Solitary confinement is torture

Obama's prison reforms do too little to change how we see the solitary confinement of prisoners.

Alia Jeraj

As many as 100,000 individuals are held in solitary confinement in United States federal, state and local jurisdictions.
 
 
Solitary confinement is a punishment so egregious that the United Nations has stated any use of it for more than 15 days is torture. But in a number of states, the average time people are submitted to solitary confinement is between two and five years. 
 
 
President Barack Obama’s recent prison reforms include banning solitary confinement for juvenile offenders and for prisoners who have committed low-level infractions. He said these reforms will impact 10,000 prisoners.
 
 
While these are promising steps, they do nothing to change the situation of 90 percent of people who are currently in solitary confinement.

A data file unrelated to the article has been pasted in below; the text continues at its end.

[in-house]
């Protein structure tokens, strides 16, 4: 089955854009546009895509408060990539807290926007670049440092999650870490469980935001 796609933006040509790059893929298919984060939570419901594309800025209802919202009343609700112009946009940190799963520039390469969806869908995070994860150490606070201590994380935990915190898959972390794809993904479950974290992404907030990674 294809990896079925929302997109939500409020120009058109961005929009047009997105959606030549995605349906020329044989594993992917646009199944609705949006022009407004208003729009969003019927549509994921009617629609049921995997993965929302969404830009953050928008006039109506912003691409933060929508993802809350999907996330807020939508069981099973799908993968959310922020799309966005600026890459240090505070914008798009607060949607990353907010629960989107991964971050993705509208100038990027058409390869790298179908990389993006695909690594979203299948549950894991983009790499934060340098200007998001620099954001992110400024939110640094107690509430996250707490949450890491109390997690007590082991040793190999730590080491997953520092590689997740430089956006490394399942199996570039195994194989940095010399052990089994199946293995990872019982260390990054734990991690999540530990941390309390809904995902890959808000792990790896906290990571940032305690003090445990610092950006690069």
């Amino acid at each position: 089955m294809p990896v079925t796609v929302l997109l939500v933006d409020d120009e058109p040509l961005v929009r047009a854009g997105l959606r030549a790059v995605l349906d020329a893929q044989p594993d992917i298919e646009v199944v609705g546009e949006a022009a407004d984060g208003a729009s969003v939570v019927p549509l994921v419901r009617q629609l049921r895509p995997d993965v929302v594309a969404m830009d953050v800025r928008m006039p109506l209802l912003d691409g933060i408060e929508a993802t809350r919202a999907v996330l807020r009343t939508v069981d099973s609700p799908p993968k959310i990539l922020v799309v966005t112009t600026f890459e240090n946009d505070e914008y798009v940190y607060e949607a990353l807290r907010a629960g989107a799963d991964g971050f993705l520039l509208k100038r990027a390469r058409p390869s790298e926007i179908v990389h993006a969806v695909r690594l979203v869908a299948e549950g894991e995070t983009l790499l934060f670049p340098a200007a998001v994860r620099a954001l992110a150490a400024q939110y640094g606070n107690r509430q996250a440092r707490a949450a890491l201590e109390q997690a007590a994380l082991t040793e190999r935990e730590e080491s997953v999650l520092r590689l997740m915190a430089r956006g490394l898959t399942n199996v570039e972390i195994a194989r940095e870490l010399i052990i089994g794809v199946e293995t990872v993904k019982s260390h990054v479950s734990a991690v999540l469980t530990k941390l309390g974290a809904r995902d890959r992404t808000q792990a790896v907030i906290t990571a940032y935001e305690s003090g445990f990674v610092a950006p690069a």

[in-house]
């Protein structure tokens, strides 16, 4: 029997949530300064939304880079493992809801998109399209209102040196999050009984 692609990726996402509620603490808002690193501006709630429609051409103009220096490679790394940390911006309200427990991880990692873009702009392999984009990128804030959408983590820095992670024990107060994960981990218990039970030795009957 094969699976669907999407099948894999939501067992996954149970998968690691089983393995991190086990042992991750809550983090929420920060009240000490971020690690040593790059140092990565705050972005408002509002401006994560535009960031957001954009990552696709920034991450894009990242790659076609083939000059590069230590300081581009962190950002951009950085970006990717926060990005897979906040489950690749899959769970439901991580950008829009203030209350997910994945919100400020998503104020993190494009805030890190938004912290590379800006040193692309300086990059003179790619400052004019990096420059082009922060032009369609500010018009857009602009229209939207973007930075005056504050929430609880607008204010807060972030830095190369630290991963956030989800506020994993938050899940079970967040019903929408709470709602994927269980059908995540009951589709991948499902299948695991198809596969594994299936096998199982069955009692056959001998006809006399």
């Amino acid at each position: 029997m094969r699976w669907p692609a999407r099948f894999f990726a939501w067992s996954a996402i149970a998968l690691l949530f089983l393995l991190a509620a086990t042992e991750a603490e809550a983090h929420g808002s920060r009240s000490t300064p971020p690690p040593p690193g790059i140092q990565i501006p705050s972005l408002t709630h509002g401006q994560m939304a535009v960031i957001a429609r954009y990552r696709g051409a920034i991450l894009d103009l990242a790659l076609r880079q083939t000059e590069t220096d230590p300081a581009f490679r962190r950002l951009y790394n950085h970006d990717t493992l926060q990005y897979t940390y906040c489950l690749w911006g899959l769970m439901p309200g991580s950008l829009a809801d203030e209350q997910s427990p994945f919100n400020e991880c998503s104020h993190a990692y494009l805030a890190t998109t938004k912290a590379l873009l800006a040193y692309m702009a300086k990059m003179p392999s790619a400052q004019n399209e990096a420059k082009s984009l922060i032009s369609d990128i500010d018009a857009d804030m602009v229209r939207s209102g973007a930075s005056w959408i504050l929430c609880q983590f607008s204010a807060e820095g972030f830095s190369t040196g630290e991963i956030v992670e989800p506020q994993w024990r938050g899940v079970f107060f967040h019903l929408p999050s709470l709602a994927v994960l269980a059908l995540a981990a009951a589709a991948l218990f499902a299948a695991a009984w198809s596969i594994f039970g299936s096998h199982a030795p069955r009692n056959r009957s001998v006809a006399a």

Prison abolitionist Angela Davis refers to solitary confinement as “this most barbarian form of punishment.” She goes on to argue that we can see the practice as “a microcosm of the whole system, solitary confinement within a prison.”
 
 
Though many consider Davis’ views to be radical, I think she makes a valid point. Prisons isolate people from society, offering limited visitation hours with family and friends. 
 
 
Although I do support the abolition of prisons, I fear we as a nation are far from even seriously entertaining the idea. I do think we are more than ready (and past due) to talk earnestly about solitary confinement, however. 
 
 
Though I applaud Obama for the reforms he has made, they require further action. It’s time to abolish solitary confinement in prisons. Perhaps then we can initiate further discourse on prison reforms.
 
 
Alia Jerajwelcomes comments at [email protected].